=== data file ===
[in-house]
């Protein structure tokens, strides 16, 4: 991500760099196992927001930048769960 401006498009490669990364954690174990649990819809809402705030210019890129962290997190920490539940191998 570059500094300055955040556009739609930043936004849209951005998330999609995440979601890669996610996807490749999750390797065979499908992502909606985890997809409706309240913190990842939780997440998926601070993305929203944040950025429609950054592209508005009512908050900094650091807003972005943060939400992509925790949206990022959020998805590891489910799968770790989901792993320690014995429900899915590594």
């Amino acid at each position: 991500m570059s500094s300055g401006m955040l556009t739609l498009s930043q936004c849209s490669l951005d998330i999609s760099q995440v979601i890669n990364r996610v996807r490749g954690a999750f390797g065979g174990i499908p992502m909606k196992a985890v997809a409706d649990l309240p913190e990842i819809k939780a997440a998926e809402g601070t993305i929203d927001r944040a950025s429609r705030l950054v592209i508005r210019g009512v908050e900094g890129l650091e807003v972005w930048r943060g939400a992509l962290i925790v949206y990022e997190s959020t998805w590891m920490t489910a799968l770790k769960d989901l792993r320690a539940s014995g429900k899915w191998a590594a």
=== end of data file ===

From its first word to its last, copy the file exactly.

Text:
[in-house]
């Protein structure tokens, strides 16, 4: 991500760099196992927001930048769960 401006498009490669990364954690174990649990819809809402705030210019890129962290997190920490539940191998 570059500094300055955040556009739609930043936004849209951005998330999609995440979601890669996610996807490749999750390797065979499908992502909606985890997809409706309240913190990842939780997440998926601070993305929203944040950025429609950054592209508005009512908050900094650091807003972005943060939400992509925790949206990022959020998805590891489910799968770790989901792993320690014995429900899915590594």
């Amino acid at each position: 991500m570059s500094s300055g401006m955040l556009t739609l498009s930043q936004c849209s490669l951005d998330i999609s760099q995440v979601i890669n990364r996610v996807r490749g954690a999750f390797g065979g174990i499908p992502m909606k196992a985890v997809a409706d649990l309240p913190e990842i819809k939780a997440a998926e809402g601070t993305i929203d927001r944040a950025s429609r705030l950054v592209i508005r210019g009512v908050e900094g890129l650091e807003v972005w930048r943060g939400a992509l962290i925790v949206y990022e997190s959020t998805w590891m920490t489910a799968l770790k769960d989901l792993r320690a539940s014995g429900k899915w191998a590594a």